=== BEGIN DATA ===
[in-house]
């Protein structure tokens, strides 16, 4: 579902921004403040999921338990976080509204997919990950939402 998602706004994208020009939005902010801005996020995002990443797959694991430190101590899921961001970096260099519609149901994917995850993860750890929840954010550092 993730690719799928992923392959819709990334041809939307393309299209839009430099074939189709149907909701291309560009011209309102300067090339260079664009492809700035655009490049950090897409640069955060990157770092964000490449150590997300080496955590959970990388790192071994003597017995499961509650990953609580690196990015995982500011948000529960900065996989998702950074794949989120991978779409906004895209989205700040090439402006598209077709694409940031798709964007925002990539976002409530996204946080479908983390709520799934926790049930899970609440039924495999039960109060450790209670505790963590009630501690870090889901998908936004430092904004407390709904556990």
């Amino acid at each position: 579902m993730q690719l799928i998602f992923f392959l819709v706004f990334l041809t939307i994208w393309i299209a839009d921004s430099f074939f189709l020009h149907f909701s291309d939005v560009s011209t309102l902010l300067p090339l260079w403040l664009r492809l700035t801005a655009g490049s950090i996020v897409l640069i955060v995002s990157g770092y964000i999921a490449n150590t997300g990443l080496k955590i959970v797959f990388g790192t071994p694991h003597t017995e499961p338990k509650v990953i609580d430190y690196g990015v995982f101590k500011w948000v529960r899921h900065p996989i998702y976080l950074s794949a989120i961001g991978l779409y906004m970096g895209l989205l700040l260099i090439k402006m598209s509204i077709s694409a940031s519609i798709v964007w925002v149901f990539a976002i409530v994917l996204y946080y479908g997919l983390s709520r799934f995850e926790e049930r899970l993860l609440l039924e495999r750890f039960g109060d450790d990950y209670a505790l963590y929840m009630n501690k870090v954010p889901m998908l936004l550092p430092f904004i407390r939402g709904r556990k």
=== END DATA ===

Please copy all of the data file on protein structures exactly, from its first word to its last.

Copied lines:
[in-house]
């Protein structure tokens, strides 16, 4: 579902921004403040999921338990976080509204997919990950939402 998602706004994208020009939005902010801005996020995002990443797959694991430190101590899921961001970096260099519609149901994917995850993860750890929840954010550092 993730690719799928992923392959819709990334041809939307393309299209839009430099074939189709149907909701291309560009011209309102300067090339260079664009492809700035655009490049950090897409640069955060990157770092964000490449150590997300080496955590959970990388790192071994003597017995499961509650990953609580690196990015995982500011948000529960900065996989998702950074794949989120991978779409906004895209989205700040090439402006598209077709694409940031798709964007925002990539976002409530996204946080479908983390709520799934926790049930899970609440039924495999039960109060450790209670505790963590009630501690870090889901998908936004430092904004407390709904556990």
């Amino acid at each position: 579902m993730q690719l799928i998602f992923f392959l819709v706004f990334l041809t939307i994208w393309i299209a839009d921004s430099f074939f189709l020009h149907f909701s291309d939005v560009s011209t309102l902010l300067p090339l260079w403040l664009r492809l700035t801005a655009g490049s950090i996020v897409l640069i955060v995002s990157g770092y964000i999921a490449n150590t997300g990443l080496k955590i959970v797959f990388g790192t071994p694991h003597t017995e499961p338990k509650v990953i609580d430190y690196g990015v995982f101590k500011w948000v529960r899921h900065p996989i998702y976080l950074s794949a989120i961001g991978l779409y906004m970096g895209l989205l700040l260099i090439k402006m598209s509204i077709s694409a940031s519609i798709v964007w925002v149901f990539a976002i409530v994917l996204y946080y479908g997919l983390s709520r799934f995850e926790e049930r899970l993860l609440l039924e495999r750890f039960g109060d450790d990950y209670a505790l963590y929840m009630n501690k870090v954010p889901m998908l936004l550092p430092f904004i407390r939402g709904r556990k």